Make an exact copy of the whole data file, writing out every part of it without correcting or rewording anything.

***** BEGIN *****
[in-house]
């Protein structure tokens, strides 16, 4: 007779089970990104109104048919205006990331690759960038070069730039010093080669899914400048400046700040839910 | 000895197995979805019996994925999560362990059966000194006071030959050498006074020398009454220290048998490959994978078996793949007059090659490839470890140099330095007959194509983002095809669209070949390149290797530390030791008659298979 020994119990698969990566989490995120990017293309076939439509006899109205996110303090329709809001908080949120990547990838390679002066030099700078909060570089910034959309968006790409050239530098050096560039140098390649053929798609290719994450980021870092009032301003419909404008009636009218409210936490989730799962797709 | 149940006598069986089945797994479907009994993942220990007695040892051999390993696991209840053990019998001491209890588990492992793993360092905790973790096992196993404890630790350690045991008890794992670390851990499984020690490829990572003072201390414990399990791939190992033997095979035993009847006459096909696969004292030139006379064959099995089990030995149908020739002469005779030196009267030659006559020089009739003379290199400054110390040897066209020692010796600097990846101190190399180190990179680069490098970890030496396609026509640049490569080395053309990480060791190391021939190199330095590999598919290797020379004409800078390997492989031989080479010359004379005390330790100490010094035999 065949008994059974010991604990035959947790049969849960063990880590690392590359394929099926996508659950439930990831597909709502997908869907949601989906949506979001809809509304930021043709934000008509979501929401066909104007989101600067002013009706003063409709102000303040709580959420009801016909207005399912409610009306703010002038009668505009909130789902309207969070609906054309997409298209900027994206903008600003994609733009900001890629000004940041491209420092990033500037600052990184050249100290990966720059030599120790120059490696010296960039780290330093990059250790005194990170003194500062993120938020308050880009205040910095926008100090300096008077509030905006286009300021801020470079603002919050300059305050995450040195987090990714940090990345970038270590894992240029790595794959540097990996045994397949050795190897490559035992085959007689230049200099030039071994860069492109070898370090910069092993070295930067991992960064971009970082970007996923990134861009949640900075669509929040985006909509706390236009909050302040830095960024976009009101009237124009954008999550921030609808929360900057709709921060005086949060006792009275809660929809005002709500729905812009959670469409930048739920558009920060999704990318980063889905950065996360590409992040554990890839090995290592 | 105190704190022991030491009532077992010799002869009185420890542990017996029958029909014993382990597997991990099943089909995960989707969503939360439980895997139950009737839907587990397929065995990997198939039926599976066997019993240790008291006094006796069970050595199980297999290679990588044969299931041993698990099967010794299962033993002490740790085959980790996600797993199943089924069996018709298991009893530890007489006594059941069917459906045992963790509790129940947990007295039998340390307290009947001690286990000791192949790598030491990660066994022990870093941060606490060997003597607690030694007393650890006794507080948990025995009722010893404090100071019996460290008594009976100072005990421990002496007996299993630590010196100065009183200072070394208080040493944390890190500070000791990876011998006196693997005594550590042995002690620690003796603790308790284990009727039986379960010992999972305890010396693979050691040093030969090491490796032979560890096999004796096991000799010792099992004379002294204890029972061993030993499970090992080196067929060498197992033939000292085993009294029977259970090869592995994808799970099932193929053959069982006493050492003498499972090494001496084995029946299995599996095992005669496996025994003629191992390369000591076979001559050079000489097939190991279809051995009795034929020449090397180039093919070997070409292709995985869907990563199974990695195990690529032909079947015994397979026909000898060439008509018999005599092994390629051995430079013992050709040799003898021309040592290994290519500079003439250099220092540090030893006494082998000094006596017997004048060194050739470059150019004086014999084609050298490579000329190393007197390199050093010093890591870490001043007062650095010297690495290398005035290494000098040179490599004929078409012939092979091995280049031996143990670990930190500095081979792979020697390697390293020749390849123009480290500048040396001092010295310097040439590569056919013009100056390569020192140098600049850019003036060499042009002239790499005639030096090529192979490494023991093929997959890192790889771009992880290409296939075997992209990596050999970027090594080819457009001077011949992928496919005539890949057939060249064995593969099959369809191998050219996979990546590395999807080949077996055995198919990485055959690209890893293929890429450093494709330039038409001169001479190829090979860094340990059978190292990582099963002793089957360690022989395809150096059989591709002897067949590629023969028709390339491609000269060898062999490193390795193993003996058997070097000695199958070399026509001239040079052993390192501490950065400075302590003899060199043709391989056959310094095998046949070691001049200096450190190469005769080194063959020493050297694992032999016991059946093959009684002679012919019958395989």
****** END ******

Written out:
[in-house]
């Protein structure tokens, strides 16, 4: 007779089970990104109104048919205006990331690759960038070069730039010093080669899914400048400046700040839910 | 000895197995979805019996994925999560362990059966000194006071030959050498006074020398009454220290048998490959994978078996793949007059090659490839470890140099330095007959194509983002095809669209070949390149290797530390030791008659298979 020994119990698969990566989490995120990017293309076939439509006899109205996110303090329709809001908080949120990547990838390679002066030099700078909060570089910034959309968006790409050239530098050096560039140098390649053929798609290719994450980021870092009032301003419909404008009636009218409210936490989730799962797709 | 149940006598069986089945797994479907009994993942220990007695040892051999390993696991209840053990019998001491209890588990492992793993360092905790973790096992196993404890630790350690045991008890794992670390851990499984020690490829990572003072201390414990399990791939190992033997095979035993009847006459096909696969004292030139006379064959099995089990030995149908020739002469005779030196009267030659006559020089009739003379290199400054110390040897066209020692010796600097990846101190190399180190990179680069490098970890030496396609026509640049490569080395053309990480060791190391021939190199330095590999598919290797020379004409800078390997492989031989080479010359004379005390330790100490010094035999 065949008994059974010991604990035959947790049969849960063990880590690392590359394929099926996508659950439930990831597909709502997908869907949601989906949506979001809809509304930021043709934000008509979501929401066909104007989101600067002013009706003063409709102000303040709580959420009801016909207005399912409610009306703010002038009668505009909130789902309207969070609906054309997409298209900027994206903008600003994609733009900001890629000004940041491209420092990033500037600052990184050249100290990966720059030599120790120059490696010296960039780290330093990059250790005194990170003194500062993120938020308050880009205040910095926008100090300096008077509030905006286009300021801020470079603002919050300059305050995450040195987090990714940090990345970038270590894992240029790595794959540097990996045994397949050795190897490559035992085959007689230049200099030039071994860069492109070898370090910069092993070295930067991992960064971009970082970007996923990134861009949640900075669509929040985006909509706390236009909050302040830095960024976009009101009237124009954008999550921030609808929360900057709709921060005086949060006792009275809660929809005002709500729905812009959670469409930048739920558009920060999704990318980063889905950065996360590409992040554990890839090995290592 | 105190704190022991030491009532077992010799002869009185420890542990017996029958029909014993382990597997991990099943089909995960989707969503939360439980895997139950009737839907587990397929065995990997198939039926599976066997019993240790008291006094006796069970050595199980297999290679990588044969299931041993698990099967010794299962033993002490740790085959980790996600797993199943089924069996018709298991009893530890007489006594059941069917459906045992963790509790129940947990007295039998340390307290009947001690286990000791192949790598030491990660066994022990870093941060606490060997003597607690030694007393650890006794507080948990025995009722010893404090100071019996460290008594009976100072005990421990002496007996299993630590010196100065009183200072070394208080040493944390890190500070000791990876011998006196693997005594550590042995002690620690003796603790308790284990009727039986379960010992999972305890010396693979050691040093030969090491490796032979560890096999004796096991000799010792099992004379002294204890029972061993030993499970090992080196067929060498197992033939000292085993009294029977259970090869592995994808799970099932193929053959069982006493050492003498499972090494001496084995029946299995599996095992005669496996025994003629191992390369000591076979001559050079000489097939190991279809051995009795034929020449090397180039093919070997070409292709995985869907990563199974990695195990690529032909079947015994397979026909000898060439008509018999005599092994390629051995430079013992050709040799003898021309040592290994290519500079003439250099220092540090030893006494082998000094006596017997004048060194050739470059150019004086014999084609050298490579000329190393007197390199050093010093890591870490001043007062650095010297690495290398005035290494000098040179490599004929078409012939092979091995280049031996143990670990930190500095081979792979020697390697390293020749390849123009480290500048040396001092010295310097040439590569056919013009100056390569020192140098600049850019003036060499042009002239790499005639030096090529192979490494023991093929997959890192790889771009992880290409296939075997992209990596050999970027090594080819457009001077011949992928496919005539890949057939060249064995593969099959369809191998050219996979990546590395999807080949077996055995198919990485055959690209890893293929890429450093494709330039038409001169001479190829090979860094340990059978190292990582099963002793089957360690022989395809150096059989591709002897067949590629023969028709390339491609000269060898062999490193390795193993003996058997070097000695199958070399026509001239040079052993390192501490950065400075302590003899060199043709391989056959310094095998046949070691001049200096450190190469005769080194063959020493050297694992032999016991059946093959009684002679012919019958395989």